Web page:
3.2 Image Transmission Packet Loss Rate

To test the packet loss rate of V2V communication, just add a subject “Count” to the JSON message of the above experiment. “Count” cycles between 0–99 and increments by 1 after each message is sent. A total of 3,000 data samples are collected for this experiment. The collated experimental data are plotted in Fig. 6, and the packet loss rate of image transmission is 0.5%. As shown in Fig. 6, when there is no packet loss, the points represented by the heartbeat code should form a completely straight line. When there is a packet loss situation, a vacancy occurs.

3.3 Positioning Algorithm Accuracy

In this experiment, four test points were set at 0 m, 50 m, 100 m, and 150 m away from the test starting point. The connected unmanned vehicle passes through the test points of 150 m, 100 m, 50 m, and 0 m at speeds of 10 km/hr, 20 km/hr, and 30 km/hr, respectively. The recorded data are shown in Table 1. The analysis shows that the average positioning error is 1.19 m, which meets the requirements of cooperative communication standards. It can ensure good positioning accuracy at low speed or stationary state. Although the positioning accuracy may be affected in high-speed scenarios, it is still within a certain allowable error range, so the positioning algorithm used in this paper can be well applied to various driving scenarios.

Fig. 6.

Packet loss rate test result.

Table 1.

Positioning accuracy at different speeds
Actual distance (m) Speed (km/hr) Calculate distance (m) Error (m)
150 10 147.56 2.44
20 147.78 2.22
30 146.33 3.67
100 10 101.33 1.33
20 99.00 1.00
30 102.00 2.00
50 10 50.00 0.00
20 20 1.33
30 50.33 0.33
0 10 0 0
20 0 0
30 0 0

4. Conclusion

The forward road condition detection scheme based on V2V image transmission proposed in this paper can provide ICVs and drivers with more detailed and accurate road condition information, and improve the accuracy of road condition warning. And this method can send the road condition image through OBU to the rear vehicle with a low packet loss rate and transmission delay. When the size of the transferred image exceeds the number of bytes in a single transfer of OBU, it can choose an optimal segment length to segment the image. The method adds a fault-tolerant mechanism to ensure that the received fragment can be accurately reconstructed into the original image. The vehicle status information integrated with the image message, which can filter out invalid messages for the ICVs and improve the communication efficiency of the IoV.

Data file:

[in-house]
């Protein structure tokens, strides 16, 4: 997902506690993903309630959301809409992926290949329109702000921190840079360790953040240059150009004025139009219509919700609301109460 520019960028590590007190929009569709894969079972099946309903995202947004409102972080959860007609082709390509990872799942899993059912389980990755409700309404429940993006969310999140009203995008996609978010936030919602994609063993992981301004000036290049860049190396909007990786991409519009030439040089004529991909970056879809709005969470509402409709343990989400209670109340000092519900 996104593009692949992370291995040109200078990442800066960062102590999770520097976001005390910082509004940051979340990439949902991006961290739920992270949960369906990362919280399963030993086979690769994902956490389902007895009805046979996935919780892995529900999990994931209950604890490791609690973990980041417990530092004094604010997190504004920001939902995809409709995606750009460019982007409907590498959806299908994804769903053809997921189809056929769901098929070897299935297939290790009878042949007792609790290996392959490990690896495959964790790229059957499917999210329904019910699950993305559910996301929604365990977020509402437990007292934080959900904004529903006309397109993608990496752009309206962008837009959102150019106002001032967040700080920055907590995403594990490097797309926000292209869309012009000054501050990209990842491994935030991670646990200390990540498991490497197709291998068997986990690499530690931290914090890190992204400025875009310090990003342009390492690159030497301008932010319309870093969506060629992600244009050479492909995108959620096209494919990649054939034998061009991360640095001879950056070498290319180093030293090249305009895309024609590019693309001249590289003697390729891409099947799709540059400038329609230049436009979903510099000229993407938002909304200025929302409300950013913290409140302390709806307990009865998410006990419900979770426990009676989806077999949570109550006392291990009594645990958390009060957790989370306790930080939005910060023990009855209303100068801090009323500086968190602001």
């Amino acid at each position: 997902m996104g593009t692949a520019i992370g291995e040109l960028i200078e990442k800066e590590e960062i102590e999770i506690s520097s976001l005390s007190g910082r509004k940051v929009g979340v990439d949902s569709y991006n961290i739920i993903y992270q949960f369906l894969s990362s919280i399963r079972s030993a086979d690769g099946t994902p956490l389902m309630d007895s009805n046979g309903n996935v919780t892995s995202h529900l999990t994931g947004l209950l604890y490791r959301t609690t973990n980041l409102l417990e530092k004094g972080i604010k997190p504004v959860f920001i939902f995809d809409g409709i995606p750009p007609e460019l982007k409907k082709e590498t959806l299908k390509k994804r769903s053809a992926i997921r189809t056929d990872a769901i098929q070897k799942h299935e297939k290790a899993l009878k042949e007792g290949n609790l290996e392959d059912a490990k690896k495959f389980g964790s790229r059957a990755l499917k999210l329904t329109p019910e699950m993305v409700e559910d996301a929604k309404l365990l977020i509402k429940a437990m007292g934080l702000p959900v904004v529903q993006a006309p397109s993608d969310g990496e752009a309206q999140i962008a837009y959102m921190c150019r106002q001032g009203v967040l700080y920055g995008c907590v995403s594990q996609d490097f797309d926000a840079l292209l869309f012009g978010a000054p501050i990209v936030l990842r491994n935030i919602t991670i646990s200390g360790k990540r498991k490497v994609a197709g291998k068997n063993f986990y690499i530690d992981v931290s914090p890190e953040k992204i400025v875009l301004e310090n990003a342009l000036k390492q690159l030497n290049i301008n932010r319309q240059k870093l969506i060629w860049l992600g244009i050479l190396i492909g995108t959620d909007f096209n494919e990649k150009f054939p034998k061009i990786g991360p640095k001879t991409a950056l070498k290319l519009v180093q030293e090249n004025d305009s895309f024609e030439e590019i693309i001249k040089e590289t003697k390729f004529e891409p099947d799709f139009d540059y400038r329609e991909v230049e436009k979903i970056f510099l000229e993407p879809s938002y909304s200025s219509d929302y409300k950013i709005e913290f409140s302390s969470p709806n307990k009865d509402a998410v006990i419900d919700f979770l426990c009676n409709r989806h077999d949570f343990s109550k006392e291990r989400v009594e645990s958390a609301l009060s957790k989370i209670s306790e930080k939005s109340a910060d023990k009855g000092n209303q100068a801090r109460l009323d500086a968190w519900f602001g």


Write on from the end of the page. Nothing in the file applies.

This paper is supported by the Office of Science and Technology of Chongqing (No. cstc2019jscx-mbdxX0052, Development and application of L4 level autonomous driving).


Changhao Piao

He received his B.E. degree in electrical engineering and automation from Xi’an Jiaotong University in 2001, M.S. and Ph.D. degree in Inha University, South Korea in 2007. He is currently a professor in School of Automation, Chongqing University of Posts and Telecommunications, Chongqing, China. His research interests include automobile electronics and energy electronics.


Xiaoyue Ding

She received B.E. degree in Internet of Things Engineering from Chongqing Uni-versity of Posts and Telecommunications in 2020. Since September, 2020, she is with the School of Automation, Chongqing University of Posts and Telecommunications, Chongqing, China as a M.S. candidate. Her current research interests include internet of vehicle and video transmission.


Jia He

He received B.E. degree in Petroleum Engineering from Southwest Petroleum Uni-versity in 2020. Since September, 2020, he is with the School of Automation, Chongqing University of Posts and Telecommunications, Chongqing, China as a M.S. candidate. His current research interests include smart transportation.


Soohyun Jang

He received the B.S., M.S., and Ph.D. degrees in the School of Electronics and Infor-mation Engineering from Korea Aerospace University, Goyang, Korea, in 2009, 2011, and 2015, respectively. He is currently a principal researcher in the Mobility Platform Research Center, Korea Electronics Technology Institute, Seongnam, Korea. His research interests include the signal processing algorithm and VLSI implementation for the wireless communication systems.


Mingjie Liu

He received his M.S. degree from Chongqing University of Posts and Telecommuni-cations in 2012, Ph.D. degree from Inha University, South Korea in 2019. He is currently a lecturer in School of Automation, Chongqing University of Posts and Telecommunications, Chongqing, China. His research interests include computer vision and automobile electronics.